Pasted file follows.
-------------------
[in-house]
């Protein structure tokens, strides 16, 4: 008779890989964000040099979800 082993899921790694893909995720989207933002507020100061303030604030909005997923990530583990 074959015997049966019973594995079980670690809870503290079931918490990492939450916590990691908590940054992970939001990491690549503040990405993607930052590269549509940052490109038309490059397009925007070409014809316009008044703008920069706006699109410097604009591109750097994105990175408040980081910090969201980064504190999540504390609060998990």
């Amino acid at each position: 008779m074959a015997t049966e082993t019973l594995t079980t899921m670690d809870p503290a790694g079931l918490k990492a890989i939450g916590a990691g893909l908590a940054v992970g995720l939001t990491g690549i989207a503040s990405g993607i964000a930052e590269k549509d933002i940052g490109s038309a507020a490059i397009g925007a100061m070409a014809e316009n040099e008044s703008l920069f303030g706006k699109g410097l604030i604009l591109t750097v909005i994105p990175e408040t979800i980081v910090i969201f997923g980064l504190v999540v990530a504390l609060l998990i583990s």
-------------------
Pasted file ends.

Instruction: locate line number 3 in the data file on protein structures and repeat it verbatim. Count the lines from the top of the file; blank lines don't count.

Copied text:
């Amino acid at each position: 008779m074959a015997t049966e082993t019973l594995t079980t899921m670690d809870p503290a790694g079931l918490k990492a890989i939450g916590a990691g893909l908590a940054v992970g995720l939001t990491g690549i989207a503040s990405g993607i964000a930052e590269k549509d933002i940052g490109s038309a507020a490059i397009g925007a100061m070409a014809e316009n040099e008044s703008l920069f303030g706006k699109g410097l604030i604009l591109t750097v909005i994105p990175e408040t979800i980081v910090i969201f997923g980064l504190v999540v990530a504390l609060l998990i583990s």